Jordan Cornelius: Guiding Cannabiz Clients through Minefields

    Cornelius: "I’ve seen operators get angry, cry, put their businesses up for sale."

Archaic laws and regulations plague booming new industry.

By Liz Gold

The two biggest challenges facing businesses following the green rush in Colorado today?

Taxes and banking.

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When operators first get into the industry, everybody is looking at the top line and are not too concerned with taxes, says Jordan Cornelius, owner of Cornelius CPAs in Denver, Colorado.

“It’s a problem, taxes are a huge deal,” he says.

Cornelius, who works solely with cannabusinesses, points to an antiquated sentence in the tax code (since 1982) that says if you are trafficking in a Schedule 1 or 2 substance you are no longer allowed to take normal business deductions.

“When you’ve generated $50 million on the top line sales, and it’s taken $25 million in cost of goods sold, and then $15 million in operating expenses, the IRS comes in and says everything that falls below gross profit is disallowed,” he explained.

“So, instead of having a business taxed at $10 million, the business is taxed at $25 million. The tax owed can wipe out all profit and in some cases, exceed profit generated. At the end of the day, they will end up with a tax liability that will be shocking, and these are things that happen on a regular basis. I’ve seen operators get angry, cry, put their businesses up for sale. Until the IRS changes, it’s something practitioners will need to deal with.”

An other headache many of his clients face is access to banking. Back in late 2012 and 2013, cannabusiness owners in Colorado had bank accounts. At that point, banks didn’t have any regulations.

But then, in the first quarter of 2014, the Department of Treasury issued guidance to banks that were in states with legal marijuana jurisdictions to prepare for adult use.

“It was fairly conservative and asked the banks to do a lot of things they never had to do,” says Cornelius. “The banks said, ‘no, we could lose our charter if we fall out of these conservative federal requirements.’ So almost overnight most of our clients lost their bank accounts, and people found out that they would need to deal with cash.”

That created a loss of efficiency in operations and made it more of a challenge to create internal controls, but also opened a Pandora’s box of other issues – a big one being cash management. It’s harder to track theft. Dispensaries were now building armed rooms and installing vaults to hold this cash. Then there’s the challenge of how to count and keep track of thousands of dollars that get carried to, for example, a wholesale transaction at a grow warehouse.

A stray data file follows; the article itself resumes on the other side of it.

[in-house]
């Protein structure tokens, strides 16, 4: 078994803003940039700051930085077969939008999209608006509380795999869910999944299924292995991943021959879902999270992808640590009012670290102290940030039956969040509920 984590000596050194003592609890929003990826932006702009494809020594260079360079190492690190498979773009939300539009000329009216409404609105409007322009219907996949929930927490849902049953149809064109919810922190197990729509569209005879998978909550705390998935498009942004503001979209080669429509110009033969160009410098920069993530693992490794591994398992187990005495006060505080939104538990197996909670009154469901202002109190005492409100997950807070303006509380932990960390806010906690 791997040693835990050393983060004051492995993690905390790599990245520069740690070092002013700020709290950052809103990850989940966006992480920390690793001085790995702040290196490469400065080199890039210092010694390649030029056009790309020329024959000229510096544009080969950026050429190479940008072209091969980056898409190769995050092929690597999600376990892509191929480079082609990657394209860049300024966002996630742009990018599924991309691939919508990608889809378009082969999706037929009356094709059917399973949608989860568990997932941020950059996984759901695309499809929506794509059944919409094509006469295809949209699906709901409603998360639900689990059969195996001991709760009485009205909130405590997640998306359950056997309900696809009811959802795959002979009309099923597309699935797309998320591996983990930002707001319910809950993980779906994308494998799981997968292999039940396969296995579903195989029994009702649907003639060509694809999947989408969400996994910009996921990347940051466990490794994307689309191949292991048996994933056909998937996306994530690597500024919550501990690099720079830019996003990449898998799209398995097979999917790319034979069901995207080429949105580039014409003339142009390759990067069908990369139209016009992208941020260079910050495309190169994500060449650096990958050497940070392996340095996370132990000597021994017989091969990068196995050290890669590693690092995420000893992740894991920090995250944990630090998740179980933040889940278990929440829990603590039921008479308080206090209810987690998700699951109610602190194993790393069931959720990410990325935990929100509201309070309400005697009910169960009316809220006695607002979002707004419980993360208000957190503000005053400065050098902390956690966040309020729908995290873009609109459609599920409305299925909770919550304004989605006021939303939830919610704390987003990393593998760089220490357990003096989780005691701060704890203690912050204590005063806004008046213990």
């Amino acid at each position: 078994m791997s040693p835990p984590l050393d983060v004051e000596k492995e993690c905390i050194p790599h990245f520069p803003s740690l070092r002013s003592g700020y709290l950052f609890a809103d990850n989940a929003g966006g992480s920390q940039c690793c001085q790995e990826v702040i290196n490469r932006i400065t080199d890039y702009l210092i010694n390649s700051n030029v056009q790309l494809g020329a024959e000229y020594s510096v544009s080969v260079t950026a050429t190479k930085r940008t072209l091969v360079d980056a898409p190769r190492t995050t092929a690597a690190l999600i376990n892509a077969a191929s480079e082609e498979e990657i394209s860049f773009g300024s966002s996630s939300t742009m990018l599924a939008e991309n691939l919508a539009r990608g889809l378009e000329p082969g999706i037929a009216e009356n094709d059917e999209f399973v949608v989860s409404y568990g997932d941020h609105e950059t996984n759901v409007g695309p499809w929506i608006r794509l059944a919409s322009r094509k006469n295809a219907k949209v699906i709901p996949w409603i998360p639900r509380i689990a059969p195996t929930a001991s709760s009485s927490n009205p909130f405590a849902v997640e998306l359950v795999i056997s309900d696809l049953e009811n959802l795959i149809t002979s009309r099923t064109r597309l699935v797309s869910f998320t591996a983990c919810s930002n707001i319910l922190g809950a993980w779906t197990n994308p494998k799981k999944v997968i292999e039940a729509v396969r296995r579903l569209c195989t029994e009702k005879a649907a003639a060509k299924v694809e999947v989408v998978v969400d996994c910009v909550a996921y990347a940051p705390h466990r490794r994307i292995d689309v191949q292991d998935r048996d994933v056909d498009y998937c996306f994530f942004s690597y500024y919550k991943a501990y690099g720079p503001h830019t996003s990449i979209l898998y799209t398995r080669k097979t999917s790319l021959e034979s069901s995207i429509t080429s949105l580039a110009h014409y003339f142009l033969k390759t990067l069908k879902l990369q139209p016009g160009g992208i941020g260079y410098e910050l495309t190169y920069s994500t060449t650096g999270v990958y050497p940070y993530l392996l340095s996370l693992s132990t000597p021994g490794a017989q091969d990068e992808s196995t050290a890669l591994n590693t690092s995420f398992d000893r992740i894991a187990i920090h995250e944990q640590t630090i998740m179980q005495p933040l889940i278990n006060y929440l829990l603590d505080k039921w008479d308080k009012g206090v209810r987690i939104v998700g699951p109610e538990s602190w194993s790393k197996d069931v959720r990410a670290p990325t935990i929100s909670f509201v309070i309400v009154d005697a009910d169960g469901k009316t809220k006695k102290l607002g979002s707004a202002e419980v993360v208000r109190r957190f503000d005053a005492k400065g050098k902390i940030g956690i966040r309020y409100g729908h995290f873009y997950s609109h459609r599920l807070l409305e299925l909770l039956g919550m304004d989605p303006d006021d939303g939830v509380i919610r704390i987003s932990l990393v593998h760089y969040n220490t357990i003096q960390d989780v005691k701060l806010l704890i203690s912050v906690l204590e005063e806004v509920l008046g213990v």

“People need help developing cash handling techniques that are conducive to their business environment, and that can be painful,” he says. “They call us twice a day, ‘We did a count, we’re $1K off, can you help us?’”

Today, there are fewer than a handful of banks who have agreed to work with cannabis businesses – and they cover about half of the industry in Colorado. They had to set up a protocol and adhere to federal treasury requirements. Those cannabusinesses that have been grandfathered in are paying $30-40K a year in fees to have a checking account.

The other half are out of luck.

It’s problematic when one business wants to pay by check, but another business doesn’t have the means to cash the check.

“The banks here are not taking on any other clients because of the administrative view at the federal level, and they got uncomfortable with the amount of business coming through the doors,” Cornelius says.

Cornelius was working with multi-million-dollar gaming clients first in California and then in Colorado back in 2011 when he was asked to take on some accounting work for mom and pop medical dispensaries.

At first, Cornelius didn’t think they had a lot in common. After all, he didn’t have any background in the cannabis industry, specifically. But there was one mom and pop shop that didn’t have anywhere to turn for their accounting issues, so Cornelius and his partner agreed to take them on. They ended up doing their accounting and tax reporting and from that everything changed.

“It’s a pretty tight-knit industry,” Cornelius says. “Somebody else called us to do more accounting work, and then we started marketing towards 200 above ground marijuana shops in Colorado.”

Then in 2012, Amendment 64: Use and Regulation of Marijuana, in Colorado passed, allowing recreational use of marijuana. It took about nine months to implement. At the time, medical marijuana shops were looking for financial assistance, day-to-day bookkeeping and getting their back taxes done so they could have all the necessary documents in place to meet the specific requirements for licensing. There was a tremendous amount of need and interest in what Cornelius was providing.